Wf-XML is designed and implemented as an extension to the OASIS Asynchronous Service Access Protocol (ASAP). ASAP provides a standardized way that a program can start and monitor a program that might take a long time to complete. It provides the capability to monitor the running service, and be informed of changes in its status. Wf-XML extends this by providing additional standard web service operations that allow sending and retrieving the “program” or definition of the service which is provided. A process engine has this behavior of providing a service that lasts a long time, and also being programmable by being able to install process definitions.
Wf-XML offers a standard way for a BPM engine to invoke a process in another BPM engine, and to wait for it to complete. Process editing tools and process execution tools may be produced by different vendors. A standard way to retrieve process definitions and send definitions will allow a user to match the best process definition tool with the best process execution engine for their needs. Wf-XML completes the job by giving a standard way to pass the process definition between the design tool and the execution engine.
The roots of the current effort began in 1997 with the Internet Engineering Task Force (IETF) effort named Simple Workflow Access Protocol (SWAP) led by Netscape, Oracle Corporation and others. This was followed by the WfMC standard known as Wf-XML 1.0 and Wf-XML 1.1. Wf-XML was implemented by a number of commercial products. Wf-XML 1.0 and Wf-XML 1.1 predated SOAP and so did not use SOAP message structures. ASAP and Wf-XML 2.0 uses SOAP messages to provide the same capability.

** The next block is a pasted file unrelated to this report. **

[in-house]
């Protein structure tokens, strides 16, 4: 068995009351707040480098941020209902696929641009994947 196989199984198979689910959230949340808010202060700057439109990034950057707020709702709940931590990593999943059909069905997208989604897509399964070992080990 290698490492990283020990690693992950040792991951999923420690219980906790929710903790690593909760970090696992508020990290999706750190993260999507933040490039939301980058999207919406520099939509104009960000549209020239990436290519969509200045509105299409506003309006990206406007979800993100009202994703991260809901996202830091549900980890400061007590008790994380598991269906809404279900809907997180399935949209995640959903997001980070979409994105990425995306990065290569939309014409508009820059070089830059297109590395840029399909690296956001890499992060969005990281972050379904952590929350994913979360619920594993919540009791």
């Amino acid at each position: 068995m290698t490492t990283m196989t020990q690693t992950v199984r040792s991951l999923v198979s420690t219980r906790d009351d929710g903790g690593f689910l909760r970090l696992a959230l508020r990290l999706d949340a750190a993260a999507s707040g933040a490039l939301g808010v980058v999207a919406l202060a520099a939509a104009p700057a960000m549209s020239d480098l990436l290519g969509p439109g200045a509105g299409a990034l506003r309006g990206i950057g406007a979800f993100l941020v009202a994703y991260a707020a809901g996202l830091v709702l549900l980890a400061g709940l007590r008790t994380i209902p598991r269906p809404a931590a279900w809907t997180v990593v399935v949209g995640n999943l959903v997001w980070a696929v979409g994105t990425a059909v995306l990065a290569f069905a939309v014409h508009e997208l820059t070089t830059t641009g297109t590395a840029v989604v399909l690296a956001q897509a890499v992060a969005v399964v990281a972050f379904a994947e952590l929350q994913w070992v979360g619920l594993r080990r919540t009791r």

Wf-XML provides a standard way to retrieve a process definition from a BPM engine, and to provide an updated one to the BPM engine. A process design tool could used this standard web services based protocol to browse processes on remote BPM server. It provides an interface between such a design tool and the BPM engine; this is the traditional WfMC Interface 1 for getting and setting the process definition. There is no other effort known to be proposed for standardizing this interaction.
Wf-XML 2.0 is defined using WSDL, thus generally accepted as a standard web service. It should be known that services built using Wf-XML 2.0 and later are not backwards compatible with those using Wf-XML 1.1, as the earlier protocol was not based on SOAP messages.
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